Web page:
By Kate Robertson, National Alumni Board
Long-time campers and counselors may be familiar with a favorite evening activity during summer camp: Christmas in July. I wouldn’t say that it is a tradition, but who doesn’t love being woken up after lights out to the sound of sleigh bells, horses’ hooves on the camp road, Christmas carols playing, a tall fir tree decorated with lights and a roaring fire in the lodge? Not to mention Christmas cookies, hot cider, cocoa and the reading of the Nativity by firelight. It’s always a hit.
One summer, however, the counselors and staff decided that instead of Christmas in July, they would hold Thanksgiving in June. Thanksgiving is my favorite holiday, so I was thrilled. But I wasn’t so sure how it was going to fly with high school age campers.
I needn’t have been concerned. It was a hit. All day campers rotated through the kitchen to help with dinner preparations – stuffing, pies, mashed potatoes. A parade was organized – with “floats” created by each program – and held along the upper camp road before the church service. Our gratitude meeting was rich with stories of spiritual grace, thanksgiving and healing. Our meal was softly lit from within by the glow of gratitude, and from without by the candles on each table. After dinner there were board games and stories by the fire. Campers and counselors gathered around the piano to sing the first Christmas carols of the season.
It was truly lovely, but the most extraordinary moment – for me – came at the end of the night. I was heading back to my cabin when a young man called to me in the dark. I stopped and waited for him to catch up. When he reached me on the lawn, under a midnight blue sky sprinkled with a million stars, there were tears in his eyes. He reminded me that his mother had passed away earlier that year, and that his biggest fear was that he would never experience a real family Thanksgiving again. At least not one that would feel like home. He said that Thanksgiving had been his mother’s favorite holiday. He then went on to say that after many years of being a camper, this day had been the best camp day ever.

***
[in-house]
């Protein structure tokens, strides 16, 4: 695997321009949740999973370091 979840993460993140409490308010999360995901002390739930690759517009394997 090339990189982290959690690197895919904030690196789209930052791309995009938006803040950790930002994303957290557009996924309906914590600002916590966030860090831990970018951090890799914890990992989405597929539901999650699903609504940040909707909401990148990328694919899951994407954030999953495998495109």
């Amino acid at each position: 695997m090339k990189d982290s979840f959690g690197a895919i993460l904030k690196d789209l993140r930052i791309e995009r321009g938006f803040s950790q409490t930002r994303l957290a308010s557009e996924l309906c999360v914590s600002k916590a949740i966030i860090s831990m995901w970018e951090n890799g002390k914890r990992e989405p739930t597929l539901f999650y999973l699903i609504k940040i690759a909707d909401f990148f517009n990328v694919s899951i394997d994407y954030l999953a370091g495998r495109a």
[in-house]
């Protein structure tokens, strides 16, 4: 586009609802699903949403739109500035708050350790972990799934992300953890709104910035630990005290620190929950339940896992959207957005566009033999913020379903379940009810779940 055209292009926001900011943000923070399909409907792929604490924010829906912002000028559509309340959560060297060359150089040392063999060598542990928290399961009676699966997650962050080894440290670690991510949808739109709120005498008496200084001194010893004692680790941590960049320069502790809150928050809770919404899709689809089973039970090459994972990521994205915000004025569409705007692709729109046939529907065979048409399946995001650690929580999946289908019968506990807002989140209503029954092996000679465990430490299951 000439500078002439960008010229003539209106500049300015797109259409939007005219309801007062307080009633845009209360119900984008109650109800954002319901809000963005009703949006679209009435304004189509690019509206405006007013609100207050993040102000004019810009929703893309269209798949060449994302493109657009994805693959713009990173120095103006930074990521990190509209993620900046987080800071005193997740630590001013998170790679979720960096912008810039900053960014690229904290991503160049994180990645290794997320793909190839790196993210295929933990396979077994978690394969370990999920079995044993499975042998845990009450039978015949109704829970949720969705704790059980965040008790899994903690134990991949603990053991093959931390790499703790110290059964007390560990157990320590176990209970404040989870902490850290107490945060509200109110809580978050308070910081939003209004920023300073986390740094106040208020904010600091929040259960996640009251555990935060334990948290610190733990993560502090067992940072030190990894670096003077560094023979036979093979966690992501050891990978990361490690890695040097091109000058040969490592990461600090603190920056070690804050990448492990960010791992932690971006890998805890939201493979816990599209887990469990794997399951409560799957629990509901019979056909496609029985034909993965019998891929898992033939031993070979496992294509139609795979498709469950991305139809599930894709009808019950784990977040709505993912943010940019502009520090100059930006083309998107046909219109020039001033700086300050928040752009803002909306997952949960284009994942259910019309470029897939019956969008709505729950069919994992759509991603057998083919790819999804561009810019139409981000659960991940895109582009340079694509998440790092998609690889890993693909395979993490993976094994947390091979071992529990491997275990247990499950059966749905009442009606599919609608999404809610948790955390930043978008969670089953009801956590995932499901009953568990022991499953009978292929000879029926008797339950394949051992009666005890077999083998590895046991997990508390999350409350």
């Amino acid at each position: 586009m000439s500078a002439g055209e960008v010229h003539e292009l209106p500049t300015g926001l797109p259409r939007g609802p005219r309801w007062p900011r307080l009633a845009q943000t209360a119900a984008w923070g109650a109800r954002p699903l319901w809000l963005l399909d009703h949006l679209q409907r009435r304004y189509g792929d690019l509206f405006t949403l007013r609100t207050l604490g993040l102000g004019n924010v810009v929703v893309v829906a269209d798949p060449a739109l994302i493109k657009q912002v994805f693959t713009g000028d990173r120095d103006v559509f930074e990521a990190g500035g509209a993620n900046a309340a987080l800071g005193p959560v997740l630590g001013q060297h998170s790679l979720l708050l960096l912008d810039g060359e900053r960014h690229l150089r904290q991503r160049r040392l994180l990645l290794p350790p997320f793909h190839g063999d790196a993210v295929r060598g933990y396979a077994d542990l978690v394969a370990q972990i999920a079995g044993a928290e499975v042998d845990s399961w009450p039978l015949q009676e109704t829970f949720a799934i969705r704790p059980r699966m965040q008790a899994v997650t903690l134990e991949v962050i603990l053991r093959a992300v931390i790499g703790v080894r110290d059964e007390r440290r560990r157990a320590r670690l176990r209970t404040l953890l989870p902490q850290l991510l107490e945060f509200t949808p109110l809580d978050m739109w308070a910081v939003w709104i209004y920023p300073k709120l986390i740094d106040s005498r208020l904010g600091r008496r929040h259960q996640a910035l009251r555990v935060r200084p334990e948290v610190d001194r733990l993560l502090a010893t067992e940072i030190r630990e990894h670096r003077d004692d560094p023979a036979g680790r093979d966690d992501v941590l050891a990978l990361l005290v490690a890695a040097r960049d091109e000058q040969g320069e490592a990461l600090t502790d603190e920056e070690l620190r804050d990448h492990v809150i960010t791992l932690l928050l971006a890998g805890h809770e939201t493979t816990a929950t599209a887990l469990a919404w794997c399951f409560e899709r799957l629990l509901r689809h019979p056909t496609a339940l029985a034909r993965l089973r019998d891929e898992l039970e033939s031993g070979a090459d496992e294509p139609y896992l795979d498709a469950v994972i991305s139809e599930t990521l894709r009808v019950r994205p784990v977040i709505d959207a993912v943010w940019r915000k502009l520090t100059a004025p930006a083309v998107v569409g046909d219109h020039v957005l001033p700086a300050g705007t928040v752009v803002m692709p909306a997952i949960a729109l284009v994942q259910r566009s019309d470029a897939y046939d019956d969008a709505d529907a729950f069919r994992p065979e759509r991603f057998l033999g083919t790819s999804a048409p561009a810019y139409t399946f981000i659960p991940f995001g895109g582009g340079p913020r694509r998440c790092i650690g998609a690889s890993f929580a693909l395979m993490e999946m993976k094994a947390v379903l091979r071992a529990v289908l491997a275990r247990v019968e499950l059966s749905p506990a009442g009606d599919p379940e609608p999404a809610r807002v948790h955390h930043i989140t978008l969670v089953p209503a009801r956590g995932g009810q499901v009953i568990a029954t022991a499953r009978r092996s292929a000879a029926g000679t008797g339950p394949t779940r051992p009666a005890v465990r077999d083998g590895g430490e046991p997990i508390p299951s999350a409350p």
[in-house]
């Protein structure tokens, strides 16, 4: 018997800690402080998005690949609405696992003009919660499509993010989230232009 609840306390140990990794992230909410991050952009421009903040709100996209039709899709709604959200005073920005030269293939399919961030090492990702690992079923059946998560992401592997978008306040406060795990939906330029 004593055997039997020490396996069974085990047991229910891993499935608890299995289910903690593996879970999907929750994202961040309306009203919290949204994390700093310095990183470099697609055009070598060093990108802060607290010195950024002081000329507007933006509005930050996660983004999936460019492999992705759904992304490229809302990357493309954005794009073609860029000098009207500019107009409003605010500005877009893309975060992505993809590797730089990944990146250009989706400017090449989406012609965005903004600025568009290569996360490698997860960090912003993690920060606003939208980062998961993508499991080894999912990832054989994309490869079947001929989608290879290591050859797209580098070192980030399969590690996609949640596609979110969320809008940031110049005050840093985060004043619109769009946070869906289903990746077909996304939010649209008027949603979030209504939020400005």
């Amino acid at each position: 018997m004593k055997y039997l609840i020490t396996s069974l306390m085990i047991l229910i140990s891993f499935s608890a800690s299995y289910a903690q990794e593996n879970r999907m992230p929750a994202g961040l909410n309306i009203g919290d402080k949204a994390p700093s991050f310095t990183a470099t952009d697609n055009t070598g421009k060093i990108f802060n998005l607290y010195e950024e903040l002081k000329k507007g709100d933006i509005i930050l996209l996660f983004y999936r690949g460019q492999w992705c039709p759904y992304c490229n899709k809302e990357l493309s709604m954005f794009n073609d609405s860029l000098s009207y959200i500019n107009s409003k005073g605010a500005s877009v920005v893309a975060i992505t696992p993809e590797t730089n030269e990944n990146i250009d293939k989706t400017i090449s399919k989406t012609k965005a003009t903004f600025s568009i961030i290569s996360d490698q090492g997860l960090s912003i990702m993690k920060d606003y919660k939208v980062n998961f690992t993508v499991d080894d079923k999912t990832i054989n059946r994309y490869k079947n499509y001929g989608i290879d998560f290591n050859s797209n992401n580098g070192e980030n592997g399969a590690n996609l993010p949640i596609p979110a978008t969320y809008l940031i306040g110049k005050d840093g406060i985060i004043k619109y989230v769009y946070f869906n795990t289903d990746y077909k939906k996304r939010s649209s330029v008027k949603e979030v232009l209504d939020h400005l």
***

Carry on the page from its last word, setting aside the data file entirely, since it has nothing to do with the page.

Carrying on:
He explained that at some point during the day, he’d realized that the best gift his mother had ever given him was insisting that he come to camp every summer. And that all day long he had felt her love for him in every activity, every demand upon him to be his best, every opportunity to bring his most unselfish self to the table.
By the time he finished sharing his thoughts, we were both in tears. I’d known his mom. She believed in camp. Even when their family budget was very tight, she made sure that her children were able to come to camp for at least one session. She had the humility – and the love – to apply for camperships. She volunteered in every way she could.
I don’t remember that we ever repeated that evening activity, but for me, every day at camp is Thanksgiving in June – or July, or August. Like many campers, counselors, staff and alumni, camp is home for me. Camp is the place where my heart finds heavenly rest. Camp is the place where I go – no matter where I am in the world – when I pray. I close my eyes, I feel the warm Colorado sun on my shoulders, I hear the sound of children on the lawn outside the lodge, the soft whisper of a mountain breeze through the pines, and I know that “all is well.”
This place is not geographical; it is spiritual. And I am grateful. I am grateful for each camper and counselor who has shared a healing at camp, either silently or audibly. I am grateful to each donor who has helped a camper find her way home. I am grateful to every parent who entrusts us with the care of their child’s heart, hopes and happiness each summer. And I am grateful for generations of Adventure Unlimited staff, trustees and alumni who have filled this place with their love for Christian Science healing and their commitment to the Andrews’ vision of a spiritual home for each of our hearts.